ponte del risorgimento

Oh, this is fantastic…

I’m going through the various Nervi notes, books, and archival material that I’ve been collecting over the last year or so, and inevitably starting to find connections between projects that I hadn’t noticed before.  This, to me, is the best part of a research project, because at some point the themes become pretty clear and for a while it feels like everything has its own momentum.

Take the Ponte del Risorgimento, for example, a bridge in Verona that Nervi designed in 1962.  Like many projects constructed after the crest of the miraculous Italian economy of the 1950s, it suffered from the country’s sclerotic bureaucracy and wasn’t built until 1968.  It’s never gotten quite the attention that other Nervi projects of the era have, and I have to admit that when I saw it last summer I was a bit underwhelmed.  The sides of the bridge undulate so that the structure is widest over the supports, in addition to being deepest.  The depth story is pretty intuitive–it’s a doubly supported beam, and this family of structural types has its greatest bending moment over the two supports.  (OK, can’t resist–here’s the classic doubly supported beam, by Nervi student, employee, and disciple Myron Goldsmith:

goldsmith hangarIt is AWESOME when internationally-renowned engineers go out of their way to provide examples for SCI-TECH).

Anyway, you can see the similarities, and at the time I chalked the Ponte up as a good example in concrete that might pair with the UAL hangar as another good example of a statically-shaped doubly-supported beam.

But, I’ve been going through Nervi’s variable section pier designs this weekend, and something clicked.  These piers are some of his better known structural elements, about which more later, but for now it’s enough to say that they were made by twisting straight boards to match stacked metal jigs, connecting an ideal shape at one end with a (different) ideal shape at the other, creating a set of ruled surfaces:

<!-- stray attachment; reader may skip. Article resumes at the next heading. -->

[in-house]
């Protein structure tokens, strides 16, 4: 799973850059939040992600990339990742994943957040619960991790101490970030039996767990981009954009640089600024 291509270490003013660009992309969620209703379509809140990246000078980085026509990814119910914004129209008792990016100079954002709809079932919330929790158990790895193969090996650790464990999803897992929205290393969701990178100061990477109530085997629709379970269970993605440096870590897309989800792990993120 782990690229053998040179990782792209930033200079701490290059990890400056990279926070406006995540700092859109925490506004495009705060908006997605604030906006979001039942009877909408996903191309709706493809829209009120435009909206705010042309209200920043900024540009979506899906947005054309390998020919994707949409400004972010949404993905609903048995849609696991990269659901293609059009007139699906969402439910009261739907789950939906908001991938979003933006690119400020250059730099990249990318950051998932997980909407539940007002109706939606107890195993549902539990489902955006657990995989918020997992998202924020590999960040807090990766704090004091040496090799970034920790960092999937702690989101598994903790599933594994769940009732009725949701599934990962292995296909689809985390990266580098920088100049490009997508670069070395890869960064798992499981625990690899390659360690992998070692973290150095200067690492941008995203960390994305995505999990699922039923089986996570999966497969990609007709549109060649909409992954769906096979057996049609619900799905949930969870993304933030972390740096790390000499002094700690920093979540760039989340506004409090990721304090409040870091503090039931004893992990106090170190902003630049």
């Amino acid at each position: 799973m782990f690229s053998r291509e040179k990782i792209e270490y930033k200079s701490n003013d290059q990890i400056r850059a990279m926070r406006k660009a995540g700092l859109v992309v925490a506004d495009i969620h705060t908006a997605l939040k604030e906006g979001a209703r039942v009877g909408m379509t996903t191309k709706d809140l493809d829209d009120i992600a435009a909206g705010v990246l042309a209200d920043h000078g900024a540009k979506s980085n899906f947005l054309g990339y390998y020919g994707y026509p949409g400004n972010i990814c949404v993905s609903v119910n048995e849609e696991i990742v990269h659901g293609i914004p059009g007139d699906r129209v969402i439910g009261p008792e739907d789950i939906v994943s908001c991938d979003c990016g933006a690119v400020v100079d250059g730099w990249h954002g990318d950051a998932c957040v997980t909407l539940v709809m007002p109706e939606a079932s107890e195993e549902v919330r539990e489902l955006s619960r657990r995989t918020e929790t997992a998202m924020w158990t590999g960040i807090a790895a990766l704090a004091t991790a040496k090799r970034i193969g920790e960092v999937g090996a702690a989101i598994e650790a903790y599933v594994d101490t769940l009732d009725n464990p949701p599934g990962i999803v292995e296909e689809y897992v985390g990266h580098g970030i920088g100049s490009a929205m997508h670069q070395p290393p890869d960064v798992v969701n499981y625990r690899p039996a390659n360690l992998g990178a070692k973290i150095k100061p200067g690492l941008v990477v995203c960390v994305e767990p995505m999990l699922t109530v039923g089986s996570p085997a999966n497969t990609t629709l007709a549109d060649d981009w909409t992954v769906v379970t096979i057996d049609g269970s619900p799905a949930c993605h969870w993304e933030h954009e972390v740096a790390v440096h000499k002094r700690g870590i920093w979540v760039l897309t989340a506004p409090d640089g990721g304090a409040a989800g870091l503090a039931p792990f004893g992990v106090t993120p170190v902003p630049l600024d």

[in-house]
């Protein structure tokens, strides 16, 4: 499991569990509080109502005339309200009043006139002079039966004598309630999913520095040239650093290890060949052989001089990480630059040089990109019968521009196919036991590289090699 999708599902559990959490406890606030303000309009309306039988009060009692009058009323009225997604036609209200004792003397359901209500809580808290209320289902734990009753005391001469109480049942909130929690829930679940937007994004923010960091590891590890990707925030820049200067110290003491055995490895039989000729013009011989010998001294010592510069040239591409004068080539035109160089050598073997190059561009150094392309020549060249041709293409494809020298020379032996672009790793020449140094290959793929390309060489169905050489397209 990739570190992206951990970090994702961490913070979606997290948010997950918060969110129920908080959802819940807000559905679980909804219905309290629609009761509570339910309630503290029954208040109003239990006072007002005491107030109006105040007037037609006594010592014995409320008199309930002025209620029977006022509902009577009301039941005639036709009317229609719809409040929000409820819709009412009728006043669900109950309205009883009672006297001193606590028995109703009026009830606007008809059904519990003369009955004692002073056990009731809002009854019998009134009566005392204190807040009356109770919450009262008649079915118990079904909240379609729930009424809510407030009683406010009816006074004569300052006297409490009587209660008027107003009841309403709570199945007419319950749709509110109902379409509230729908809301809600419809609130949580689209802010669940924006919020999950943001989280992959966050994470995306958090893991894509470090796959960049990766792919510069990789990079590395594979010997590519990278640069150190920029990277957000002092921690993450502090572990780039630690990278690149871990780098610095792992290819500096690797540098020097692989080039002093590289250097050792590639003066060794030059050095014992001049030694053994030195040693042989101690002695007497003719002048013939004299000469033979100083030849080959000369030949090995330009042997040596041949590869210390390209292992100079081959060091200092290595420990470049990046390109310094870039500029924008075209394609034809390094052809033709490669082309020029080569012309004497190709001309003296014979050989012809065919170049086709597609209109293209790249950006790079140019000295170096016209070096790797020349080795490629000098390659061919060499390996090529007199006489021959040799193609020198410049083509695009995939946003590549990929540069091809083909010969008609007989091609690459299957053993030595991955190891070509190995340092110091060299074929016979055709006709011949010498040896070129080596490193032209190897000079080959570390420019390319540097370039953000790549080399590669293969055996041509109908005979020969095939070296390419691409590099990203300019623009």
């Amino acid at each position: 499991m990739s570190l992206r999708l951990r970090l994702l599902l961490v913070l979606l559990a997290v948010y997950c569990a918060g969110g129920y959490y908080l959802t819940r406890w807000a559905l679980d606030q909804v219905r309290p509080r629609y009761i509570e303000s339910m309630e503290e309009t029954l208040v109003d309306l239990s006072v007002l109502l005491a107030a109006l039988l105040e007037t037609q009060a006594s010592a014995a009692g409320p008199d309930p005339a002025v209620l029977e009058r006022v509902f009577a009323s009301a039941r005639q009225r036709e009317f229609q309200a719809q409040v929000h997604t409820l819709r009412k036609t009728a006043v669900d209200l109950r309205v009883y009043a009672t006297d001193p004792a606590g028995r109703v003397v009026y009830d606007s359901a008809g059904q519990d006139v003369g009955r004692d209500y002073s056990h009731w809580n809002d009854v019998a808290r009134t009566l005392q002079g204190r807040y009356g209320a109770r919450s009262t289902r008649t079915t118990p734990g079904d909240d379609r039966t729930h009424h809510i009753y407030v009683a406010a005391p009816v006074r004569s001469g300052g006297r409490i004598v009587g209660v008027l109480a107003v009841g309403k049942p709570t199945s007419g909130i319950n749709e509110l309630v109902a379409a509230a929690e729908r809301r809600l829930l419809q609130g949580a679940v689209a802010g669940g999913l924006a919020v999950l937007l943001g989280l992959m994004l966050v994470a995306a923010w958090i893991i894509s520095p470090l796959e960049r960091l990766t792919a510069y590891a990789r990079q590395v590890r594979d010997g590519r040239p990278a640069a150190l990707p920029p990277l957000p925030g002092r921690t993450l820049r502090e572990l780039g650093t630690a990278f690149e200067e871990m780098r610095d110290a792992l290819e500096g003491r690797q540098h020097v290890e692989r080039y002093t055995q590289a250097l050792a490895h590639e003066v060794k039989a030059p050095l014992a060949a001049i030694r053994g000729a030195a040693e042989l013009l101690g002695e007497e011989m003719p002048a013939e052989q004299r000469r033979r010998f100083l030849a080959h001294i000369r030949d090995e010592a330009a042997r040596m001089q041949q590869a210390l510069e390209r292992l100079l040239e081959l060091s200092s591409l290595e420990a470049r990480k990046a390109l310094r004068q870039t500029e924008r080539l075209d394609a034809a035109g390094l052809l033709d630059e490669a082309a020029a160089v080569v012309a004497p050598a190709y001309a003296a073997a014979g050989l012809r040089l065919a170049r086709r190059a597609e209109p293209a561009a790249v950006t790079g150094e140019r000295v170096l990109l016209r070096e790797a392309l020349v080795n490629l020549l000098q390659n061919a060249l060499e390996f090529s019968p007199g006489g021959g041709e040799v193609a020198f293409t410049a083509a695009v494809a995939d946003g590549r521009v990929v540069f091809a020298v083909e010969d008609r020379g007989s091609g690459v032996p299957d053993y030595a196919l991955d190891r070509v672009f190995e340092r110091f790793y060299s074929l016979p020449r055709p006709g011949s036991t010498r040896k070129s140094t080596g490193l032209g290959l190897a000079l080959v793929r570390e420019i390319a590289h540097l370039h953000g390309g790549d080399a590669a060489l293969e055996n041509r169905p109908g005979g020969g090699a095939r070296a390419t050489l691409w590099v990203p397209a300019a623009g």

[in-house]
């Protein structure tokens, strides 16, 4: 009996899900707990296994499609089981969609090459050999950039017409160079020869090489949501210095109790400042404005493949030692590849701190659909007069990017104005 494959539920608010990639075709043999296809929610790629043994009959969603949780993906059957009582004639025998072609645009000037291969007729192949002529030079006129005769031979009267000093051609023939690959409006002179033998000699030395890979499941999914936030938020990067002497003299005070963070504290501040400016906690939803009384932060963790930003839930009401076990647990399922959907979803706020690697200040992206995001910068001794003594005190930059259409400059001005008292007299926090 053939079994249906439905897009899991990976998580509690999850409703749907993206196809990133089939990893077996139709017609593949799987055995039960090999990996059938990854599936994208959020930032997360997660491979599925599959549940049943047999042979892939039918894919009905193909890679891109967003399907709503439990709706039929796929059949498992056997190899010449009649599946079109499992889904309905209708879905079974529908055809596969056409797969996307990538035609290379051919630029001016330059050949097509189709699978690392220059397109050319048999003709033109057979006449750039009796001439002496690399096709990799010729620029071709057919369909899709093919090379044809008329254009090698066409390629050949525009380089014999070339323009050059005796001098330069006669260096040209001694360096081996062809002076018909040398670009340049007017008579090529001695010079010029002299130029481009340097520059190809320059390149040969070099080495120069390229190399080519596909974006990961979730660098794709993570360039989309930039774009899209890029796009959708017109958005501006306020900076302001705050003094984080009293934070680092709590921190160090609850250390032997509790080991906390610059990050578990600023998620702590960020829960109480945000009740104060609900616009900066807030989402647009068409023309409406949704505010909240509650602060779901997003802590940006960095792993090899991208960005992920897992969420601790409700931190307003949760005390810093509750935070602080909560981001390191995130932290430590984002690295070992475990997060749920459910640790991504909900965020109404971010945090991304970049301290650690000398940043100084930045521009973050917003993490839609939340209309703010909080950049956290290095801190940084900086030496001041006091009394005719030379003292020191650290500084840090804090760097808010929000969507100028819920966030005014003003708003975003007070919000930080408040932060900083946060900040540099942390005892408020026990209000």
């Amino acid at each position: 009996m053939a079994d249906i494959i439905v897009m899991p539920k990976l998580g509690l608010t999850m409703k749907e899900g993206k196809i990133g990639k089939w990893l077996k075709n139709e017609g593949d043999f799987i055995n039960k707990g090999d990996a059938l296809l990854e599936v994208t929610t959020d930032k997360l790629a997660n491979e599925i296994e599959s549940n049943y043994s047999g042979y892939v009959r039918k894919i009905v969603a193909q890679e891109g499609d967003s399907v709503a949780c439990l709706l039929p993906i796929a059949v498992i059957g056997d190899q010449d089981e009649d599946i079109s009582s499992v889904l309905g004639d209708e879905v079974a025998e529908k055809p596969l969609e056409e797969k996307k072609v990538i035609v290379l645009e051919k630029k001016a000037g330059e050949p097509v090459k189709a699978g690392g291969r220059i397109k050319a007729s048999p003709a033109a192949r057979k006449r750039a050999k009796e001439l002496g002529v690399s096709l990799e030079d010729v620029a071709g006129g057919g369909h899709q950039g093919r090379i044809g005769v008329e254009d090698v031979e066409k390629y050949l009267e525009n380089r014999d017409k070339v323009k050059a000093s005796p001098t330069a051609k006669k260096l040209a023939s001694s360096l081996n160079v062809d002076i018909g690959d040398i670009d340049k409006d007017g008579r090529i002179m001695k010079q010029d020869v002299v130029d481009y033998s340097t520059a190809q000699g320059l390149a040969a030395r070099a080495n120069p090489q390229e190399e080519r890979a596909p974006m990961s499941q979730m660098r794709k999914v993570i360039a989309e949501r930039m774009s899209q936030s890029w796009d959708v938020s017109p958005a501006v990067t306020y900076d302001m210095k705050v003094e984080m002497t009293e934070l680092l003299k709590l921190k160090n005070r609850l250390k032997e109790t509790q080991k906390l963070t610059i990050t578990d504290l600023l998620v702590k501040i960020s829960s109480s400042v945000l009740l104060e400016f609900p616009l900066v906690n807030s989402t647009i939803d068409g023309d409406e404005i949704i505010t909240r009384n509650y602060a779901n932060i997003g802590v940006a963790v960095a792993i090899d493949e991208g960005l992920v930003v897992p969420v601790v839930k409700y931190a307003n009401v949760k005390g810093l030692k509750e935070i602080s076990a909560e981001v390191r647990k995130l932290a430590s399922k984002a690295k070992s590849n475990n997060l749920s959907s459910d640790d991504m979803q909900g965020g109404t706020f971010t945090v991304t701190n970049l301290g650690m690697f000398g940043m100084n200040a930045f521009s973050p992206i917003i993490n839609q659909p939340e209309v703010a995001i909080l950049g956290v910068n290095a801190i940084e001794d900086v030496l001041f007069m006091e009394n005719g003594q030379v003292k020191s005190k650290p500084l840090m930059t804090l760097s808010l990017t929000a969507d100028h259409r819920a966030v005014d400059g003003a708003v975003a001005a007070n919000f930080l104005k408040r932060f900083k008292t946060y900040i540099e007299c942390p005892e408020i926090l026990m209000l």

That’s one of the classics, from the Palazzo dello Sport.  And if you look closely at that pier, or at the image of the Ponte, above, you can see the timber form marks–both geometries were figured out and formed in the same way, by setting out the end sections as well as a set number of transitional shapes between, and then laying straight lines/boards into them.

So why would you go to the trouble to make the deep parts of the bridge bulge out, in addition to bulging down?  Down gives you greater section modulus over the support, to counter the greater bending, but what does out get you, besides a little extra lateral stability in a heavy piece of structure that surely doesn’t need it?

Ah, this is a lesson in doing your reading.  Mario Sassone writes, in his essay on the bridge in the exhibition catalogue to Pier Luigi Nervi: Architecture as Challenge:

The cross-section of the bridge varies not only in height, but also in form, going from a trapezium shape in the abutment area to an upside down trapezium in the arch area.  The width of the compression zone is then always wider than the width of the tension zone, following the alternation of moments that compress the lower fibres in the supports and upper ones in the bay.

Bingo.  Nervi could handle the tension aspect of a really big bending moment by adding more steel, which doesn’t do anything to change the shape of the bridge.  But to handle compression, he had to add more concrete, and the further that extra material from the center (neutral axis) of the bridge’s section, the better.  So the angle of the board forms changes as the need for additional compressive material changes; there’s more on the bottom of the shape over the abutments, because the bridge is getting bent in that direction, but where the moment ‘shifts,’ and causes more compression in the top of the section, toward the center of the span, the boards start to lean the other direction, making the top of the deck wider than the bottom.

Subtle, but genius, and all of a sudden what had been a nifty but less than remarkable bridge becomes part of Nervi’s long-running experiment in ruled surface formwork and an integrated example of not only section modulus at work, but also of the complex moment distribution across the section of a doubly supported beam.

Any morning with one of those moments of clarity is a pretty good morning.  Celebrated with a walk down to Forno Campo di Fiore for lunch.

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